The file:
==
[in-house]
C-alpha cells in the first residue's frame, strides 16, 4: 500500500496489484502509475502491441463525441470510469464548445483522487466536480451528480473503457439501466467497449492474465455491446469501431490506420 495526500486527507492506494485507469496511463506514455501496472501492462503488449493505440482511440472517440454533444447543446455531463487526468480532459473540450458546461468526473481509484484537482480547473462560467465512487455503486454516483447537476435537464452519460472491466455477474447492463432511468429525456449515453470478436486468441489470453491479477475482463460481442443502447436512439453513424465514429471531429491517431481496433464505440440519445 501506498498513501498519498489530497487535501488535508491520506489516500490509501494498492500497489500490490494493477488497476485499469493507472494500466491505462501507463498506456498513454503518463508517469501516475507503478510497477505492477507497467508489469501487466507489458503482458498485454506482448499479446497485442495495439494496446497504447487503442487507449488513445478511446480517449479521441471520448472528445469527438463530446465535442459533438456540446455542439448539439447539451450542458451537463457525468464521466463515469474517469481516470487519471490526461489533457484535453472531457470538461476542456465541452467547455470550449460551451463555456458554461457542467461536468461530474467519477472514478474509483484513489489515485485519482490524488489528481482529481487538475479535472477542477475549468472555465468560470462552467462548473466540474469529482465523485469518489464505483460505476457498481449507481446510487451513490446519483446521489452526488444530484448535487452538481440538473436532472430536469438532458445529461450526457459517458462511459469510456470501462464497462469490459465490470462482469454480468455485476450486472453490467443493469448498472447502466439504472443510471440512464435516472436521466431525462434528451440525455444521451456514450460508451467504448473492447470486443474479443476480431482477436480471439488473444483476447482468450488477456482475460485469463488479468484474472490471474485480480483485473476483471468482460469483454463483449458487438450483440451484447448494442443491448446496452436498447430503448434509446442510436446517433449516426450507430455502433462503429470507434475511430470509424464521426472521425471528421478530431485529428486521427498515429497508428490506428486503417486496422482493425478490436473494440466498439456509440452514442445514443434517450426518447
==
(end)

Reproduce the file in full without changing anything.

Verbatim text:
[in-house]
C-alpha cells in the first residue's frame, strides 16, 4: 500500500496489484502509475502491441463525441470510469464548445483522487466536480451528480473503457439501466467497449492474465455491446469501431490506420 495526500486527507492506494485507469496511463506514455501496472501492462503488449493505440482511440472517440454533444447543446455531463487526468480532459473540450458546461468526473481509484484537482480547473462560467465512487455503486454516483447537476435537464452519460472491466455477474447492463432511468429525456449515453470478436486468441489470453491479477475482463460481442443502447436512439453513424465514429471531429491517431481496433464505440440519445 501506498498513501498519498489530497487535501488535508491520506489516500490509501494498492500497489500490490494493477488497476485499469493507472494500466491505462501507463498506456498513454503518463508517469501516475507503478510497477505492477507497467508489469501487466507489458503482458498485454506482448499479446497485442495495439494496446497504447487503442487507449488513445478511446480517449479521441471520448472528445469527438463530446465535442459533438456540446455542439448539439447539451450542458451537463457525468464521466463515469474517469481516470487519471490526461489533457484535453472531457470538461476542456465541452467547455470550449460551451463555456458554461457542467461536468461530474467519477472514478474509483484513489489515485485519482490524488489528481482529481487538475479535472477542477475549468472555465468560470462552467462548473466540474469529482465523485469518489464505483460505476457498481449507481446510487451513490446519483446521489452526488444530484448535487452538481440538473436532472430536469438532458445529461450526457459517458462511459469510456470501462464497462469490459465490470462482469454480468455485476450486472453490467443493469448498472447502466439504472443510471440512464435516472436521466431525462434528451440525455444521451456514450460508451467504448473492447470486443474479443476480431482477436480471439488473444483476447482468450488477456482475460485469463488479468484474472490471474485480480483485473476483471468482460469483454463483449458487438450483440451484447448494442443491448446496452436498447430503448434509446442510436446517433449516426450507430455502433462503429470507434475511430470509424464521426472521425471528421478530431485529428486521427498515429497508428490506428486503417486496422482493425478490436473494440466498439456509440452514442445514443434517450426518447